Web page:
Identification of open quantum systems from observable time traces

Identification of open quantum systems from observable time traces

Jun Zhang Joint Institute of UMich-SJTU and Key Laboratory of System Control and Information Processing (MOE), Shanghai Jiao Tong University, Shanghai, 200240, China    Mohan Sarovar mnsarov@sandia.gov Department of Scalable & Secure Systems Research (08961), Sandia National Laboratories, Livermore, CA 94550, USA
July 16, 2019
Abstract

Estimating the parameters that dictate the dynamics of a quantum system is an important task for quantum information processing and quantum metrology, as well as fundamental physics. In this paper we develop a method for parameter estimation for Markovian open quantum systems using a temporal record of measurements on the system. The method is based on system realization theory and is a generalization of our previous work on identification of Hamiltonian parameters [Phys. Rev. Lett. 113, 080401 (2014)].

pacs:
03.65.Wj, 02.30.Yy, 03.67.-a

I Introduction

Recent years have witnessed the rapid progress of quantum information processing technologies, including convincing demonstrations of a quantum advantage in several applications including communication and sensing. Such technologies require the precise fabrication and manipulation of quantum degrees of freedom, and as a result, much effort is invested into understanding and precisely identifying the quantum dynamics.

In Ref. Zhang and Sarovar (2014) we developed a technique for identifying a parameterized Hamiltonian from time traces of expectation values of a small set of observables. This technique was recently experimentally demonstrated and validated in Ref. Hou et al. (2014). In the current paper we generalize this work to enable identification of parameterized open system evolution that can be described by a Lindblad master equation. This expands the applicability of this type of system identification approach that utilizes time traces of observables. As in Ref. Zhang and Sarovar (2014) we consider only finite dimensional systems, and assume that the system can be reliably prepared in a small number of initial states, and possesses observables whose expectation value can be sampled over a period of time. Nuclear magnetic resonance Slichter (1996); Hou et al. (2014) and ensembles of neutral atoms Smith et al. (2013) are two typical examples of physical systems for which these assumptions are valid.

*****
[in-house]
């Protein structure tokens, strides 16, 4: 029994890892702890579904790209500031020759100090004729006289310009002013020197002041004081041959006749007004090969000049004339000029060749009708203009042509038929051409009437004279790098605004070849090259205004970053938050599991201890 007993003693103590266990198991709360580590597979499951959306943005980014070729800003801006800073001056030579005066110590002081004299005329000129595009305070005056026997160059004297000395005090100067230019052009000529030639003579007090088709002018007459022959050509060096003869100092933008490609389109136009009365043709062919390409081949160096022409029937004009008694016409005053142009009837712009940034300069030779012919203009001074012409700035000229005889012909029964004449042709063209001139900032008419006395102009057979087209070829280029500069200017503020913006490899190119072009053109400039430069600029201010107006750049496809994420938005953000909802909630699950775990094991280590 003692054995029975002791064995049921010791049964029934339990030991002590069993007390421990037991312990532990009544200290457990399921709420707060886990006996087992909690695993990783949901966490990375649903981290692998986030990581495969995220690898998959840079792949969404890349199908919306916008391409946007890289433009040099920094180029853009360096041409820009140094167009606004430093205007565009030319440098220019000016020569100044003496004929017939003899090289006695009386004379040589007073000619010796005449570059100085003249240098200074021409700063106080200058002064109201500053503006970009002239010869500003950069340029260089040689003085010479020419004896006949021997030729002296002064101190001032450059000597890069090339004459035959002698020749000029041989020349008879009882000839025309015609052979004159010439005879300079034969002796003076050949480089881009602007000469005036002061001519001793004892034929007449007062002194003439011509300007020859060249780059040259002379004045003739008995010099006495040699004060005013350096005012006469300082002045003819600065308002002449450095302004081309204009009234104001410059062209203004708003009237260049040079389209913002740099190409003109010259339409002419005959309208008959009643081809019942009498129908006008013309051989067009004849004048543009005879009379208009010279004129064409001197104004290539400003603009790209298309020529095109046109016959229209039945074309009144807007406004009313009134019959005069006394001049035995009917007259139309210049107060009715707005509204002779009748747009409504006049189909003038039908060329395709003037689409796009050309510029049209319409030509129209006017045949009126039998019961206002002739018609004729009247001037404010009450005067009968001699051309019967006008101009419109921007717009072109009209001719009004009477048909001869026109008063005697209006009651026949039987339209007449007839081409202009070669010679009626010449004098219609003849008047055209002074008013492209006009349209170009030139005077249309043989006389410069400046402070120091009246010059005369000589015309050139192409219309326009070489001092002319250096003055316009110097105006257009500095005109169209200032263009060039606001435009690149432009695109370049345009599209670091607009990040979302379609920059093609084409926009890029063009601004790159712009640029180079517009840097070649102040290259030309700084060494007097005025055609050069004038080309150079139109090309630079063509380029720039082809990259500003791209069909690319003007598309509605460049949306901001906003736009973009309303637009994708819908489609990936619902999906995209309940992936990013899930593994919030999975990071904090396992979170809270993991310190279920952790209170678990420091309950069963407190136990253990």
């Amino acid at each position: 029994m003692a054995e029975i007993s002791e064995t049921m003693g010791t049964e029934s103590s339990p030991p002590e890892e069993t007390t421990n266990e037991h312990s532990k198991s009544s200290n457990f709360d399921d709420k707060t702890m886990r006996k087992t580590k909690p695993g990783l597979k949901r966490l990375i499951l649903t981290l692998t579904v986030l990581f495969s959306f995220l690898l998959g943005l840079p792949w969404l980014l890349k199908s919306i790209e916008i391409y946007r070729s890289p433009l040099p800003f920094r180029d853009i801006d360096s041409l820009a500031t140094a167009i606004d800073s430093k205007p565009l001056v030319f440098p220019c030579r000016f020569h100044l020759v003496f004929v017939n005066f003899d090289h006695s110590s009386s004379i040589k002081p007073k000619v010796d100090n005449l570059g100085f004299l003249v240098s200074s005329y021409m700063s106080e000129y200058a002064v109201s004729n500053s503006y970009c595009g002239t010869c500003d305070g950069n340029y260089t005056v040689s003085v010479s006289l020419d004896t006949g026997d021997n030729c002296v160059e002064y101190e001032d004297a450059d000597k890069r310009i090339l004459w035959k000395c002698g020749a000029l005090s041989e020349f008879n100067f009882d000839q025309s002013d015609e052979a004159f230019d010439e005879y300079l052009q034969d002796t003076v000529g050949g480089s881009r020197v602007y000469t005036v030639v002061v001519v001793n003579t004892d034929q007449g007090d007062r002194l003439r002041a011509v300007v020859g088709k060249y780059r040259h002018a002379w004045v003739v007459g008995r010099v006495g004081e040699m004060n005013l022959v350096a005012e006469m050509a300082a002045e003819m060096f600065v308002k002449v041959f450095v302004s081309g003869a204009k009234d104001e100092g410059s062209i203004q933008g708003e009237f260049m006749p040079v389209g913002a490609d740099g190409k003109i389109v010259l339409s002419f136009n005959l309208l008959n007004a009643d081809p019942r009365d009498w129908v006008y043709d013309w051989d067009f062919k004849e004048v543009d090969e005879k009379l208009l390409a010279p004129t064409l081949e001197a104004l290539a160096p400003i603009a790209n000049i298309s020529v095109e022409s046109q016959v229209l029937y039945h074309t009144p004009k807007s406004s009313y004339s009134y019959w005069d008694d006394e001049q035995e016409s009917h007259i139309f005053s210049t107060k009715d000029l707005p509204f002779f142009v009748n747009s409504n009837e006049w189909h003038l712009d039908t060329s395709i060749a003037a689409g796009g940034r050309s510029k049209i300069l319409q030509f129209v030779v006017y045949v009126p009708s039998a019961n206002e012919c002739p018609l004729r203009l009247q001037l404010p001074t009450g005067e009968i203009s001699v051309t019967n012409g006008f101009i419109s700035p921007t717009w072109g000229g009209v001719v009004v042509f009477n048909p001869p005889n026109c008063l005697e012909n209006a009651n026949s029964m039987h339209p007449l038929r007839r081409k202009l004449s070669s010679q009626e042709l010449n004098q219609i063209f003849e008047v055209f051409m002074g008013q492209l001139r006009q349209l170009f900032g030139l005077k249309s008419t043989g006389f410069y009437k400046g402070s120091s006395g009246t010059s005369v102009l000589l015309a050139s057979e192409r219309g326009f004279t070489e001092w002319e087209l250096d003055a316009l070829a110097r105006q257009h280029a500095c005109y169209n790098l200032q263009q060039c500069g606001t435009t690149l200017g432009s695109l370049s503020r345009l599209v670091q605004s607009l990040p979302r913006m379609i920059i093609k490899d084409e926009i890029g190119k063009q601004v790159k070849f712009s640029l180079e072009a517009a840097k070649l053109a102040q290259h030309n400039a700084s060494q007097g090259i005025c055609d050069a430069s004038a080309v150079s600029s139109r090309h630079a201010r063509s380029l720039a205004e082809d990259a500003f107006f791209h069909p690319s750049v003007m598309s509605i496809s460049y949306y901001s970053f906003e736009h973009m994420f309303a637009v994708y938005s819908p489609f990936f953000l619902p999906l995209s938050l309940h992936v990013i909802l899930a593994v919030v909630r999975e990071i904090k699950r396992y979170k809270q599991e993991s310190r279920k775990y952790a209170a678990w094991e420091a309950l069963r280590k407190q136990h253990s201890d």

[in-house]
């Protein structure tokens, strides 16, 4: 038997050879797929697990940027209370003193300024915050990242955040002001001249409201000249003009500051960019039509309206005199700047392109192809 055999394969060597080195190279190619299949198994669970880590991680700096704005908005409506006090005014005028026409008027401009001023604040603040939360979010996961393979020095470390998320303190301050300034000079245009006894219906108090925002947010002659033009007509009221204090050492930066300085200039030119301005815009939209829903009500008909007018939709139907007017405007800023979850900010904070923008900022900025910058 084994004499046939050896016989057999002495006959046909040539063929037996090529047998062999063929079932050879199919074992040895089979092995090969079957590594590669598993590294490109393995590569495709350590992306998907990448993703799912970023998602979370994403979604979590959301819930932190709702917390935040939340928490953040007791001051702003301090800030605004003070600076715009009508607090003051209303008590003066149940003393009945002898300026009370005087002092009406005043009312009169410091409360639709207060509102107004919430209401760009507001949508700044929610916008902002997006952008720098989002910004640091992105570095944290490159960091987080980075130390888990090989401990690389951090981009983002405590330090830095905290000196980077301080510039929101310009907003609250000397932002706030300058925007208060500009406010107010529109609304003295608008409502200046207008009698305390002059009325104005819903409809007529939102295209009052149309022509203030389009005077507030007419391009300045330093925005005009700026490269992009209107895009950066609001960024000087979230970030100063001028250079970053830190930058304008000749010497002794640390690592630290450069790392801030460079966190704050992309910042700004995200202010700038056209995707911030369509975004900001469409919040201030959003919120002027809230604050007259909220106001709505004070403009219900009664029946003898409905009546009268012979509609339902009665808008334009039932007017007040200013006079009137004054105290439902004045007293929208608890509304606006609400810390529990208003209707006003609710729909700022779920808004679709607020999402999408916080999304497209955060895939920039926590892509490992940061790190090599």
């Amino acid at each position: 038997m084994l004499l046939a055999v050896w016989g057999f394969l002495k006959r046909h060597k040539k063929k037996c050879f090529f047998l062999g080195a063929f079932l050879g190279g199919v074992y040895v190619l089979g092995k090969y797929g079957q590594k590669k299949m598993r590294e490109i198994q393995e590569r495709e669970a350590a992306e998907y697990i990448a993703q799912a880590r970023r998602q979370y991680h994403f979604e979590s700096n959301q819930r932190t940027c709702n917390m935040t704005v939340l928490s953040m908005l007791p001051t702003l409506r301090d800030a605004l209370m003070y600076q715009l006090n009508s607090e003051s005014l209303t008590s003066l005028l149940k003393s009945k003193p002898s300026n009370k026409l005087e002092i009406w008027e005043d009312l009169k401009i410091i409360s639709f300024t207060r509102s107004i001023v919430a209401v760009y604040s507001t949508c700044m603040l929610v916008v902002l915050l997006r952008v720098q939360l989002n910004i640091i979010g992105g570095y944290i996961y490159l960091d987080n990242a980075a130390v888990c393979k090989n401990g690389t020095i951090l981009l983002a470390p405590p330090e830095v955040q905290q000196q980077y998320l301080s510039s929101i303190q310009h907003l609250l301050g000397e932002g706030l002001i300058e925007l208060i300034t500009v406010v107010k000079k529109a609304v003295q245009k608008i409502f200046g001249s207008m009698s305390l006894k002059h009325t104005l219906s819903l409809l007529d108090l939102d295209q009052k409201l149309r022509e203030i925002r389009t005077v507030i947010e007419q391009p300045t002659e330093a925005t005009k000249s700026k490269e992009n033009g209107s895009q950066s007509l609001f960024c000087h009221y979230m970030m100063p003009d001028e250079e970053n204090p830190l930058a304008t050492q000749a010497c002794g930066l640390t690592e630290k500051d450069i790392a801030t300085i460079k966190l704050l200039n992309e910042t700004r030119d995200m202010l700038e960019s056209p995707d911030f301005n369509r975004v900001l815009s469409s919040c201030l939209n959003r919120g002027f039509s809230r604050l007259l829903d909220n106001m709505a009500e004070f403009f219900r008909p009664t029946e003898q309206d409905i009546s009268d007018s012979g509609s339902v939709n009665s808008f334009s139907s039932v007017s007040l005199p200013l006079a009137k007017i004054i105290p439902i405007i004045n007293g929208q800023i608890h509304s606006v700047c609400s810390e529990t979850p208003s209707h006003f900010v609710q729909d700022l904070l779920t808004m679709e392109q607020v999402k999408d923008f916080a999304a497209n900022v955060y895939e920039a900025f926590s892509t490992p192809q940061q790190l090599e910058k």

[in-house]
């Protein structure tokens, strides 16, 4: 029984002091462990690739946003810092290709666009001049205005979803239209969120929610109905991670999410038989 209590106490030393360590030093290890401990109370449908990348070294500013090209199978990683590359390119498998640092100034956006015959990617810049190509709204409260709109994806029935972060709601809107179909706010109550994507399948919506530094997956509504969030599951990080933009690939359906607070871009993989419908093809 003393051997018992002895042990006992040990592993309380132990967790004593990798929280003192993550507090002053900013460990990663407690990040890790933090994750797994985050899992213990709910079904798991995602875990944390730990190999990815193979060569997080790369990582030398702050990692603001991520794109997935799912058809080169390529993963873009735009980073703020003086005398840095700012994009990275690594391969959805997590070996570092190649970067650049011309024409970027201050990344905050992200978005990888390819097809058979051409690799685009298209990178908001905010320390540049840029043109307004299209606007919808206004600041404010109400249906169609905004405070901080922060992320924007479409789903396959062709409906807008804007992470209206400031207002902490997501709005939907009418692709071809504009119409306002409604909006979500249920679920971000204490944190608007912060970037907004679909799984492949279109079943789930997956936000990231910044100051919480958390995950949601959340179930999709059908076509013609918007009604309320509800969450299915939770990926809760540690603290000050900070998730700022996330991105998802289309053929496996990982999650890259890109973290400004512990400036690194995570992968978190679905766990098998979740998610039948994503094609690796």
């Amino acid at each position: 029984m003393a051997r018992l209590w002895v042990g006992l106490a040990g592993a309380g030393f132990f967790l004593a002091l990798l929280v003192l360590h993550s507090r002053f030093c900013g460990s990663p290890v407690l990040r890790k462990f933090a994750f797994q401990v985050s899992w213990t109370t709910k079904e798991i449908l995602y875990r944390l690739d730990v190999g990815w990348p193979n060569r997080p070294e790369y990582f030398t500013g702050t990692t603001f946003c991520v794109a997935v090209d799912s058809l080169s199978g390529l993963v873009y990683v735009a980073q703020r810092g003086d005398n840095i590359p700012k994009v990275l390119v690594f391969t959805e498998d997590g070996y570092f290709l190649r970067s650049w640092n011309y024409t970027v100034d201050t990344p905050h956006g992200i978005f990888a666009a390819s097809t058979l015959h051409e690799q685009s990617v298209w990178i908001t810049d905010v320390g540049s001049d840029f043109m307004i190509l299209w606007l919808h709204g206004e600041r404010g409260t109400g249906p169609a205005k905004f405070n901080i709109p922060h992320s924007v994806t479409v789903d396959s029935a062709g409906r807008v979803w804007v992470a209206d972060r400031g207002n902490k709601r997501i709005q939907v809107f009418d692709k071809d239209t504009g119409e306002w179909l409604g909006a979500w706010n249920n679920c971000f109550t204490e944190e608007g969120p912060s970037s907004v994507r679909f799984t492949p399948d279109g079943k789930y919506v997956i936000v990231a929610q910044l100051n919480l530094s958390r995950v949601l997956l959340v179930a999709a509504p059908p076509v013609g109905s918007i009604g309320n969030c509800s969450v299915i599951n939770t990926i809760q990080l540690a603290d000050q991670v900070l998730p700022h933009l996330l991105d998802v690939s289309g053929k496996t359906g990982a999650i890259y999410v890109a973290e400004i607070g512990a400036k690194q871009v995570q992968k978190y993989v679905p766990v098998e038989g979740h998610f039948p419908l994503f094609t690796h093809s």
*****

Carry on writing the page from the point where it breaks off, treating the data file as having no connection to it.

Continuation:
Our approach can be considered a generalization of traditional spectroscopic methods such as Ramsey interferometry in which spectral features of time-dependent data are used to infer values of underlying system parameters Slichter (1996); Gerry and Knight (2005). This inference is simple in the case of Ramsey or Rabi measurements where the relation between spectral features and the parameters is straightforward. In more complex situations, the relationship can be too complex to know a priori. Moreover, it may not even be known whether the measurements performed can identify a parameter of interest. Such complex situations beyond conventional spectroscopy can occur even in small systems such as a few atoms or spins. We develop a systematic way to perform parameter estimation in such complex situations, providing a criterion of whether the unknown parameters are estimable given the set of measurements available, and if so, prescribing a data-driven algorithm to identify them.

In addition to Ref. Zhang and Sarovar (2014), previous studies that have examined this kind of generalized spectroscopy to estimate Hamiltonian or open system parameters from time traces include Refs. Boulant et al. (2003); Cole et al. (2005); Devitt et al. (2006); Burgarth et al. (2009); Burgarth and Maruyama (2009); Di Franco et al. (2009); Bellomo et al. (2010a, b); Granade et al. (2012); Schirmer et al. (2012); Kato and Yamamoto (2013); Dominy et al. (2013); Jagadish and Shaji (2014). We draw particular attention to Ref. Schirmer et al. (2012), which studied the problem of identifying open quantum systems in the same setting that we do. The solution constructed in that work is related to the one that we will present below in the sense that both consider observable time traces in the Laplace domain and attempt to solve equations encoding the relation between the unknown parameters and the measured signal. The principal difference is that whereas Ref. Schirmer et al. (2012) expresses the unknown parameters directly in terms of the measured signal, we use model realization theory to first construct a minimal model of the system from the measurements, and then estimate the parameters from this minimal model.

The remainder of this paper is organized as follows: in section II we formulate the system identification problem in the Markovian open quantum systems context. Then in section III we describe the identification algorithm based on model realization, and highlight some of the distinctions between this algorithm and the corresponding algorithm for closed systems developed in Ref. Zhang and Sarovar (2014). We illustrate the open system algorithm with an example in section IV, and in addition, we present several case studies in Appendix A that exemplify the types of equations that must be solved in order to identify the parameters. Finally, section VI concludes the paper with a discussion of results and future directions.

Ii Problem formulation

The problem of interest is the identification of unknown parameters that dictate the dynamical behavior of a quantum system. The system state is represented by a density matrix , where , ( is a positive semidefinite matrix), and . We assume the system dynamics is governed by a quantum Markovian master equation in Lindblad form Lendi (1987); Alicki and Lendi (2007):